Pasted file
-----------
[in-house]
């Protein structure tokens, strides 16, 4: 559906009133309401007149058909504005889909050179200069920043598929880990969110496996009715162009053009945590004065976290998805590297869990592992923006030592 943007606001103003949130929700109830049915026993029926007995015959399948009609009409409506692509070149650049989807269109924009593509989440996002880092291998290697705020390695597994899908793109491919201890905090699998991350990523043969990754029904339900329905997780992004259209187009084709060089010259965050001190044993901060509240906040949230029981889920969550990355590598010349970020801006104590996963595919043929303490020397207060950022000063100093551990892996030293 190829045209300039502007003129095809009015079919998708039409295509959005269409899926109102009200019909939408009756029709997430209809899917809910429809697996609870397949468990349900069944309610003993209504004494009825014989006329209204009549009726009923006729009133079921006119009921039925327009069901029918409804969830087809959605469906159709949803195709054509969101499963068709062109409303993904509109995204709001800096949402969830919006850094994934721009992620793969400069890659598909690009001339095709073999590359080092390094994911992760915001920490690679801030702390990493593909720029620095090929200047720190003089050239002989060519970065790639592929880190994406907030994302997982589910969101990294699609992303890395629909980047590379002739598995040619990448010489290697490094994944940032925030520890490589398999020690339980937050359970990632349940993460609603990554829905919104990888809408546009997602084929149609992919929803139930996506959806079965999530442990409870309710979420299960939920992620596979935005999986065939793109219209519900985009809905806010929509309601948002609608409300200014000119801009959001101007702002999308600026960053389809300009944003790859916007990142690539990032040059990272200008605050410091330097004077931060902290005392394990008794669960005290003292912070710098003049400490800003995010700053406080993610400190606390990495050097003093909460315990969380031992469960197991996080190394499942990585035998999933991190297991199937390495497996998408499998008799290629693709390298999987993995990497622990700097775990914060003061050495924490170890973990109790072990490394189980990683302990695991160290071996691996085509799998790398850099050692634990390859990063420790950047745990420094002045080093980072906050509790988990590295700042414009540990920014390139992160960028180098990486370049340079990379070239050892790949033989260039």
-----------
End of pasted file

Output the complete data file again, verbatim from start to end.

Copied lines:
[in-house]
């Protein structure tokens, strides 16, 4: 559906009133309401007149058909504005889909050179200069920043598929880990969110496996009715162009053009945590004065976290998805590297869990592992923006030592 943007606001103003949130929700109830049915026993029926007995015959399948009609009409409506692509070149650049989807269109924009593509989440996002880092291998290697705020390695597994899908793109491919201890905090699998991350990523043969990754029904339900329905997780992004259209187009084709060089010259965050001190044993901060509240906040949230029981889920969550990355590598010349970020801006104590996963595919043929303490020397207060950022000063100093551990892996030293 190829045209300039502007003129095809009015079919998708039409295509959005269409899926109102009200019909939408009756029709997430209809899917809910429809697996609870397949468990349900069944309610003993209504004494009825014989006329209204009549009726009923006729009133079921006119009921039925327009069901029918409804969830087809959605469906159709949803195709054509969101499963068709062109409303993904509109995204709001800096949402969830919006850094994934721009992620793969400069890659598909690009001339095709073999590359080092390094994911992760915001920490690679801030702390990493593909720029620095090929200047720190003089050239002989060519970065790639592929880190994406907030994302997982589910969101990294699609992303890395629909980047590379002739598995040619990448010489290697490094994944940032925030520890490589398999020690339980937050359970990632349940993460609603990554829905919104990888809408546009997602084929149609992919929803139930996506959806079965999530442990409870309710979420299960939920992620596979935005999986065939793109219209519900985009809905806010929509309601948002609608409300200014000119801009959001101007702002999308600026960053389809300009944003790859916007990142690539990032040059990272200008605050410091330097004077931060902290005392394990008794669960005290003292912070710098003049400490800003995010700053406080993610400190606390990495050097003093909460315990969380031992469960197991996080190394499942990585035998999933991190297991199937390495497996998408499998008799290629693709390298999987993995990497622990700097775990914060003061050495924490170890973990109790072990490394189980990683302990695991160290071996691996085509799998790398850099050692634990390859990063420790950047745990420094002045080093980072906050509790988990590295700042414009540990920014390139992160960028180098990486370049340079990379070239050892790949033989260039």